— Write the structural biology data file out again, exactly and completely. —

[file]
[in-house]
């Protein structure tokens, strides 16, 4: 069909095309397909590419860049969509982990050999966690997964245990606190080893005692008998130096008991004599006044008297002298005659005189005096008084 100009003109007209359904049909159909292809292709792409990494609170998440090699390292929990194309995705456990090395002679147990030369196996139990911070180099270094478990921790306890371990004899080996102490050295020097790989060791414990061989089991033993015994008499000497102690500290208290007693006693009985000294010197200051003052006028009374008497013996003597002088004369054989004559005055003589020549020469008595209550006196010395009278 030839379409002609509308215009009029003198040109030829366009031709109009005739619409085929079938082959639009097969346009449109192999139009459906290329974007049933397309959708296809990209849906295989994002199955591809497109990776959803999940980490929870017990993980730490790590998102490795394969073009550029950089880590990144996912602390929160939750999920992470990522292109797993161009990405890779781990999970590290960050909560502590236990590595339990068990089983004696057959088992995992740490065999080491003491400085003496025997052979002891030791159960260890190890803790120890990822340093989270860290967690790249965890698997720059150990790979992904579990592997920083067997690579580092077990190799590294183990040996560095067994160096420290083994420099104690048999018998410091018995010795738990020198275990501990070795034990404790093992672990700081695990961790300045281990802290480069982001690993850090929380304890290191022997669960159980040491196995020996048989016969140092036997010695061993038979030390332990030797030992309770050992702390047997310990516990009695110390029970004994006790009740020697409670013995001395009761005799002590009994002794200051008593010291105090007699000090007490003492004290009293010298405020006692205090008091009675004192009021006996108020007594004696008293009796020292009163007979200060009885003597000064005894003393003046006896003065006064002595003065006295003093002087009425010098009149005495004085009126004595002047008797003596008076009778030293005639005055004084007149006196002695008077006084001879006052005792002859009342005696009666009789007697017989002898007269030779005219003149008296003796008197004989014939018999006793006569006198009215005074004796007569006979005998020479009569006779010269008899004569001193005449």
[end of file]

[in-house]
């Protein structure tokens, strides 16, 4: 069909095309397909590419860049969509982990050999966690997964245990606190080893005692008998130096008991004599006044008297002298005659005189005096008084 100009003109007209359904049909159909292809292709792409990494609170998440090699390292929990194309995705456990090395002679147990030369196996139990911070180099270094478990921790306890371990004899080996102490050295020097790989060791414990061989089991033993015994008499000497102690500290208290007693006693009985000294010197200051003052006028009374008497013996003597002088004369054989004559005055003589020549020469008595209550006196010395009278 030839379409002609509308215009009029003198040109030829366009031709109009005739619409085929079938082959639009097969346009449109192999139009459906290329974007049933397309959708296809990209849906295989994002199955591809497109990776959803999940980490929870017990993980730490790590998102490795394969073009550029950089880590990144996912602390929160939750999920992470990522292109797993161009990405890779781990999970590290960050909560502590236990590595339990068990089983004696057959088992995992740490065999080491003491400085003496025997052979002891030791159960260890190890803790120890990822340093989270860290967690790249965890698997720059150990790979992904579990592997920083067997690579580092077990190799590294183990040996560095067994160096420290083994420099104690048999018998410091018995010795738990020198275990501990070795034990404790093992672990700081695990961790300045281990802290480069982001690993850090929380304890290191022997669960159980040491196995020996048989016969140092036997010695061993038979030390332990030797030992309770050992702390047997310990516990009695110390029970004994006790009740020697409670013995001395009761005799002590009994002794200051008593010291105090007699000090007490003492004290009293010298405020006692205090008091009675004192009021006996108020007594004696008293009796020292009163007979200060009885003597000064005894003393003046006896003065006064002595003065006295003093002087009425010098009149005495004085009126004595002047008797003596008076009778030293005639005055004084007149006196002695008077006084001879006052005792002859009342005696009666009789007697017989002898007269030779005219003149008296003796008197004989014939018999006793006569006198009215005074004796007569006979005998020479009569006779010269008899004569001193005449």